There’s nothing better than new toys for your camera. Here’s a list of new toys I’d love to get for my camera, great toys I already have, as well as any cost-less DIY alternatives.
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LensBaby – Amazing lens that gives you a different kind of control over your photograph the likes of which you’ve never seen pre-Photoshop! It’s all about compressing the lens or expanding it to get your focal point and it produces the effect of an ultra large aperture and allows you to tilt and shift the lens at it’s “sweet spot” compression to shift the focus to another spot on that plane. A back to basics and “fun” kind of lens.
DIY Lensbaby Style Tilt and Shift Lens
I’m having trouble finding sites that are still active and not 404 errors for DIY tilt/shift lenses. Here’s a post on Make anyways. And another article about a homemade t/s f2.8 but unfortunately neither provide instructions.
Gary Fong’s Lightsphere II – Renowned diffuser for your speedlight flash. The site shows great samples of a face on flash vs a bounced flash vs a studio setup vs the lightsphere and at less than $50 the Lightsphere seems to triumph in the samples.
DIY Dome Diffusers for your Flashes
- $2 Gordosphere – $2 version looks GREAT! Doesn’t look cheap and kind-of looks like fun to make, the demo shows how to make a great “clouded” diffuser!
- Light Cylinder – Uses an inverted dome to distribute the light, doesn’t look so great but is a great idea to tinker with.
- Jason Lightsphere V.2 – This one looks pretty cheap but has easy to access materials to give it a try. A demo I’ve used before and had decent results, but nothing like a good diffuser.
Lumiquest Soft Screen – A great little diffuser that attaches to the hot shoe of your camera and diffuses the on-camera pop-up flash. I picked up one of these on a whim one day at the camera store and have been so glad I did, it provides a basic diffusion on your pop-up flash while still looking professional. Great for situations where you won’t be able to use your speedlight and diffuser.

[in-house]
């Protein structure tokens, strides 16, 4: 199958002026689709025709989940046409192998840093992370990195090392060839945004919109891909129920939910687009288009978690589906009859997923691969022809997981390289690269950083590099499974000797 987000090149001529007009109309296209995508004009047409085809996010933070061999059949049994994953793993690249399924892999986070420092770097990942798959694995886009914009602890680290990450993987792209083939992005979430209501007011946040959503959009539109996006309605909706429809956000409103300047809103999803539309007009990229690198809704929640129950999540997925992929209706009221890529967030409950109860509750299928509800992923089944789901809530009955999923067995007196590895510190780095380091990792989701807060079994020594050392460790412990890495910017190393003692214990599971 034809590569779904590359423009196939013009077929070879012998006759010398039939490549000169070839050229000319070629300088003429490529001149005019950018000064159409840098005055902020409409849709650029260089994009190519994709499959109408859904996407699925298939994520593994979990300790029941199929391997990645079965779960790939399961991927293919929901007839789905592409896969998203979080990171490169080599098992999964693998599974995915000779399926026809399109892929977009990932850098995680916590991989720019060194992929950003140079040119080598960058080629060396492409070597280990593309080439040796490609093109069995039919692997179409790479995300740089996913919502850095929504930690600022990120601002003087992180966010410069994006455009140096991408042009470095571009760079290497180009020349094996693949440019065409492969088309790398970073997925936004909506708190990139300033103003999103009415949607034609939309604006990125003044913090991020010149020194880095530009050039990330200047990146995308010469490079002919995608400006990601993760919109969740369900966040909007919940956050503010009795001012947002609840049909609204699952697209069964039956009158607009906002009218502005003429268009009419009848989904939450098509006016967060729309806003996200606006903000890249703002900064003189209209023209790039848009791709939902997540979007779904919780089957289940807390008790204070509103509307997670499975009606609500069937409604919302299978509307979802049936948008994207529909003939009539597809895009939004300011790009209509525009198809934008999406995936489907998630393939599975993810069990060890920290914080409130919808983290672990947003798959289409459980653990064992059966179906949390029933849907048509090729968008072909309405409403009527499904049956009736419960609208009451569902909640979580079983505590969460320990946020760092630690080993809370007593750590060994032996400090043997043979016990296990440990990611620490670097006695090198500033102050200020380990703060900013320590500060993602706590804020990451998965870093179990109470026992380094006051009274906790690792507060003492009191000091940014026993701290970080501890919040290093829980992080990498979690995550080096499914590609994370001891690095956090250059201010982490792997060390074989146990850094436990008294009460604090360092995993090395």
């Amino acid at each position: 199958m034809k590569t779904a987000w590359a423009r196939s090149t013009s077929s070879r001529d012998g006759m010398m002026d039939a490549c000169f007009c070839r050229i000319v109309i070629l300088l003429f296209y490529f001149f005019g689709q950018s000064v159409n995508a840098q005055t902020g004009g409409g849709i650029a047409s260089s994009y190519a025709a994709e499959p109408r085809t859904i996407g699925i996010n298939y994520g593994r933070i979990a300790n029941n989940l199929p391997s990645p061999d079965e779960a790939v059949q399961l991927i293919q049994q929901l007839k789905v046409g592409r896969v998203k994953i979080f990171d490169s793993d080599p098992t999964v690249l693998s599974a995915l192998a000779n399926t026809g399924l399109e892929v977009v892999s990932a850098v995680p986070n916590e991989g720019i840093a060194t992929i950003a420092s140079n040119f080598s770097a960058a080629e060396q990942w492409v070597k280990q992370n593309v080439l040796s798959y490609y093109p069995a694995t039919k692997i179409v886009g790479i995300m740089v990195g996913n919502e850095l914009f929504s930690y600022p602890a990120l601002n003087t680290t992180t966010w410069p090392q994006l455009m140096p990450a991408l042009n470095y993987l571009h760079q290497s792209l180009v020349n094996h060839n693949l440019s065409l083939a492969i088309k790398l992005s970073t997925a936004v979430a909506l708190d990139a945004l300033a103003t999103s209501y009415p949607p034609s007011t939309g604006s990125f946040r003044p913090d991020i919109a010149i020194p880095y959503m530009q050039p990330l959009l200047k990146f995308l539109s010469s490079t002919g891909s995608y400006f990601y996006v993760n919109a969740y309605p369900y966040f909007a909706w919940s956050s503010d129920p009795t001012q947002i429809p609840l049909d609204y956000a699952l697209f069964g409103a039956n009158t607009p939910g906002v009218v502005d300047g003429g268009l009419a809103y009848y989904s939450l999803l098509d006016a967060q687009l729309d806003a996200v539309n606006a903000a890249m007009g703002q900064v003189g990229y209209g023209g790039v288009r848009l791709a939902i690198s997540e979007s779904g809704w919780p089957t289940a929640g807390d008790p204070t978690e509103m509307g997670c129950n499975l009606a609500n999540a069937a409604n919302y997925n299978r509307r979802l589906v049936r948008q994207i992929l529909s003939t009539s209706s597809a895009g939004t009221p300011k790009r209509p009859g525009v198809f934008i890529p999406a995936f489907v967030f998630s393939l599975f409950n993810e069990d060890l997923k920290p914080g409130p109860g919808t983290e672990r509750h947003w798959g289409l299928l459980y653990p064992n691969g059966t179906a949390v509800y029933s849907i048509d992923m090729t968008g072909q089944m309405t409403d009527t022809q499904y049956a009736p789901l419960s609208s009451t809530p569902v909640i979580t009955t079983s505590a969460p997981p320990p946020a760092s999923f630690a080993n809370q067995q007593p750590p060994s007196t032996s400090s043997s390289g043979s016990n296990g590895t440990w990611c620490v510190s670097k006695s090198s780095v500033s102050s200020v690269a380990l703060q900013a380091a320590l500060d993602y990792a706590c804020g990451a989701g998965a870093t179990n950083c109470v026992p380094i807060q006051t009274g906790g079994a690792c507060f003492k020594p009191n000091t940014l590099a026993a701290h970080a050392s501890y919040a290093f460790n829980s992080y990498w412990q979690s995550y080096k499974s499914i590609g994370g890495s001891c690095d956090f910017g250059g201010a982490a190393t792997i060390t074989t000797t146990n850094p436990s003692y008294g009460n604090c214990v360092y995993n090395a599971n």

DIY Soft Screen Pop-up Flash Diffuser
Suck it up and spend $15 okay? 🙂
Lastolite TriGrip Reflector – Great reflectors and diffusers. I personally own one of the diffusers and love it. I find it’s even a bright enough white to be a reflector. The grip is easy to use, and the compact design is great for storage and moving it around on location. The packaging didn’t come with instructions on how to fold the product back up, but the online demo did the trick. It took me well over a dozen tries before I successfully folded it up but after practice it’s very easy to fold up, pack up and be on our way!
Gorillapod – Wrapable legs on a tripod to hold onto anything. Seems like a great tripod solution for your Digi Point and Shoot but as far as an SLR, it makes me a little nervous!
DIY Bottle Cap Tripod
Bottle Cap Tripod – I’ve never tried this, and although the bottle can’t wrap around a pole like the Gorillapod it is a very portable solution since I know I almost always have a bottle of water or soda on me.
The Pod – Bean bag tripod, I’ve seen and heard a lot about bean bags via the Tips from the Top Floor podcast (Chris loves his bean bag) but This one has the screw to mount the camera and also a strap to hold your lens safely in place while the bean bag conforms to the surface below.
DIYBeanbag – Make your own beanbag! I like the size and shape in this DIY tutorial, very unique.
Get it Right In Camera
DIY White Balance Cards
See also: Post processing, Adobe Photoshop Lightroom or piece of white paper. Maybe just print a card of 18% gray that you’ve tinted ever so slightly blue, Printing on 4×6 index cards has always served me well for recopies, I suppose a white balance card would work too..
Storm Jacket – Weather gear for your SLR. It’s not water proofing, just water protection. I can imagine this would be great not just for rainy days, but also snowy days, or days when the snow might fall from the trees. On a boat where the surf is of concern? Maybe even sand protection if in a desert climate or on a windy beach.
DIY Camera Protection
See also: Plastic bag, clear shower cap, ziploc bag.
Make your own underwater enclosure – This would make me nervous. VERY nervous…but those MIT kids are wicked smart. I think if I was to do underwater work I’d go buy an underwater camera case.